Today is March 1 so the meteorological winter (December-January-February) is over.
The areal extent of air colder than minus 23 degrees at about 1 mile above the ground throughout December through February is one way of comparing the severity of the Northern Hemisphere winter from one year to the next.
Using the National Center for Environmental Prediction (NCEP) reanalysis data set we have been able to make such a calculation for each winter season since 1948-49. Despite the severe cold snap experienced over much of North America in the middle of February this year, the seasonal average cold pool area over the entire hemisphere was the ninth smallest in the last 73 years. This is consistent with a systematic shrinking of the wintertime cold pool extent that has seen the average seasonal area decrease by nearly 5% since 1948.
This shrinkage is, of course, at the southern edge of the cold pool and is not a function of changes in weather systems that parade around the globe on that edge. Instead, it is a result of increased retention of infrared radiation emitted by the surface of the Earth which is intercepted primarily by the increased concentration of carbon dioxide in the atmosphere.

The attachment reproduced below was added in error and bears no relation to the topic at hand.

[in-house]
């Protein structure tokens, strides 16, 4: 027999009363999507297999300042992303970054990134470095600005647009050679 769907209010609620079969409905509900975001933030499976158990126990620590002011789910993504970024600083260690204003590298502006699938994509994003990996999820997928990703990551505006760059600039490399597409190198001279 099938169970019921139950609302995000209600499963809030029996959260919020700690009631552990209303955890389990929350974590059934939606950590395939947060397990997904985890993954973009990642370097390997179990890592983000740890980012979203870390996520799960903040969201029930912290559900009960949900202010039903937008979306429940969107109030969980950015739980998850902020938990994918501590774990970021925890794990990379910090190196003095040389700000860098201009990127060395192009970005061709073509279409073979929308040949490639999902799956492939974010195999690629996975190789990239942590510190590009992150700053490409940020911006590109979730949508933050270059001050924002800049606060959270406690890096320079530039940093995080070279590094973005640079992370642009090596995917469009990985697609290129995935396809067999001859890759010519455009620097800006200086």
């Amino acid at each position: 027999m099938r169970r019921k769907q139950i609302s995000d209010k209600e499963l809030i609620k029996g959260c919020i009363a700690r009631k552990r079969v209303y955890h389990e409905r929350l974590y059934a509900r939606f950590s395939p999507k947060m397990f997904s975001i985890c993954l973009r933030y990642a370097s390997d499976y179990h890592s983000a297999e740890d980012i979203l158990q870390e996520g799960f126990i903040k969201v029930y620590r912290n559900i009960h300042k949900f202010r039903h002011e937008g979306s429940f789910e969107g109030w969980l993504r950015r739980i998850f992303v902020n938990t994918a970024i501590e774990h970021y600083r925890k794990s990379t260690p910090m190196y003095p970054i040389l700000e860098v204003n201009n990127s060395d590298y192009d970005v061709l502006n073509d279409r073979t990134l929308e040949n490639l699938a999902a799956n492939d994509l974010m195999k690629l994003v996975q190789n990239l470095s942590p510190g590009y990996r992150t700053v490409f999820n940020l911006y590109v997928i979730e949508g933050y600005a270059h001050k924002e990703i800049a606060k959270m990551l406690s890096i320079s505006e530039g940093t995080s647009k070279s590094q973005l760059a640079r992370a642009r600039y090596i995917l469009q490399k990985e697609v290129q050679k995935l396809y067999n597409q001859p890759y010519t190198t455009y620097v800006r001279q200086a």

The monthly average carbon dioxide concentration in the atmosphere for January 2021, the last month for which averaged values were available, was 415.52 parts per million (ppm). That compares to 354.93 ppm just 30 years ago and 316.89 ppm 60 years ago. This means that the rate of increase has more than doubled in the past 30 years.
The shrinking of the wintertime cold pool is a predictable result of this increase — an increase that lies behind the unmistakable global warming that continues to alter the climate.
Steve Ackerman and Jonathan Martin, professors in the UW-Madison department of atmospheric and oceanic sciences, are guests on WHA radio (970 AM) at 11:45 a.m. the last Monday of each month